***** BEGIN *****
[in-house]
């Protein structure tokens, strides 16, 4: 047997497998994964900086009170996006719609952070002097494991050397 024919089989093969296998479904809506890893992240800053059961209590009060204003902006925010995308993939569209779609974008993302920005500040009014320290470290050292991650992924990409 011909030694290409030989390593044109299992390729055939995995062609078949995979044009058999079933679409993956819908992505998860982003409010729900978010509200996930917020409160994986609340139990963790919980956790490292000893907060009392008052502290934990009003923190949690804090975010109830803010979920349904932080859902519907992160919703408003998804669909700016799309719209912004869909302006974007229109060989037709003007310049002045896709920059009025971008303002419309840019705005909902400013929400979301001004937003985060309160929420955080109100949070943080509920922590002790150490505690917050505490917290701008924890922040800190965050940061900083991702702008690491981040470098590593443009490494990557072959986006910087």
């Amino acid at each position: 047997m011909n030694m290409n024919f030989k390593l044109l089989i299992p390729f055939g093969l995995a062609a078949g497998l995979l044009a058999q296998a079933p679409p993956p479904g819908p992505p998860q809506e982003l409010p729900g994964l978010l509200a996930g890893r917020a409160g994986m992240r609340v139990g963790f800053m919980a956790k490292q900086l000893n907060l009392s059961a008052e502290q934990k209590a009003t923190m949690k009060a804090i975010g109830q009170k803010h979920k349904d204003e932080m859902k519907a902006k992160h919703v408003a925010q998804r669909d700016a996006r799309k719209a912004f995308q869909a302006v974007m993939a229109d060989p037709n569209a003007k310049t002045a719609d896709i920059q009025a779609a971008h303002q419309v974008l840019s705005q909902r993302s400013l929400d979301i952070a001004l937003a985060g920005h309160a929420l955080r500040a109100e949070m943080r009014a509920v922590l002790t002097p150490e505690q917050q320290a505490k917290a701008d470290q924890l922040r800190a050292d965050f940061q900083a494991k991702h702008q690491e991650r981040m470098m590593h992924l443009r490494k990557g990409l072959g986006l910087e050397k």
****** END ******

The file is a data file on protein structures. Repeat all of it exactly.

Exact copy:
[in-house]
């Protein structure tokens, strides 16, 4: 047997497998994964900086009170996006719609952070002097494991050397 024919089989093969296998479904809506890893992240800053059961209590009060204003902006925010995308993939569209779609974008993302920005500040009014320290470290050292991650992924990409 011909030694290409030989390593044109299992390729055939995995062609078949995979044009058999079933679409993956819908992505998860982003409010729900978010509200996930917020409160994986609340139990963790919980956790490292000893907060009392008052502290934990009003923190949690804090975010109830803010979920349904932080859902519907992160919703408003998804669909700016799309719209912004869909302006974007229109060989037709003007310049002045896709920059009025971008303002419309840019705005909902400013929400979301001004937003985060309160929420955080109100949070943080509920922590002790150490505690917050505490917290701008924890922040800190965050940061900083991702702008690491981040470098590593443009490494990557072959986006910087």
């Amino acid at each position: 047997m011909n030694m290409n024919f030989k390593l044109l089989i299992p390729f055939g093969l995995a062609a078949g497998l995979l044009a058999q296998a079933p679409p993956p479904g819908p992505p998860q809506e982003l409010p729900g994964l978010l509200a996930g890893r917020a409160g994986m992240r609340v139990g963790f800053m919980a956790k490292q900086l000893n907060l009392s059961a008052e502290q934990k209590a009003t923190m949690k009060a804090i975010g109830q009170k803010h979920k349904d204003e932080m859902k519907a902006k992160h919703v408003a925010q998804r669909d700016a996006r799309k719209a912004f995308q869909a302006v974007m993939a229109d060989p037709n569209a003007k310049t002045a719609d896709i920059q009025a779609a971008h303002q419309v974008l840019s705005q909902r993302s400013l929400d979301i952070a001004l937003a985060g920005h309160a929420l955080r500040a109100e949070m943080r009014a509920v922590l002790t002097p150490e505690q917050q320290a505490k917290a701008d470290q924890l922040r800190a050292d965050f940061q900083a494991k991702h702008q690491e991650r981040m470098m590593h992924l443009r490494k990557g990409l072959g986006l910087e050397k």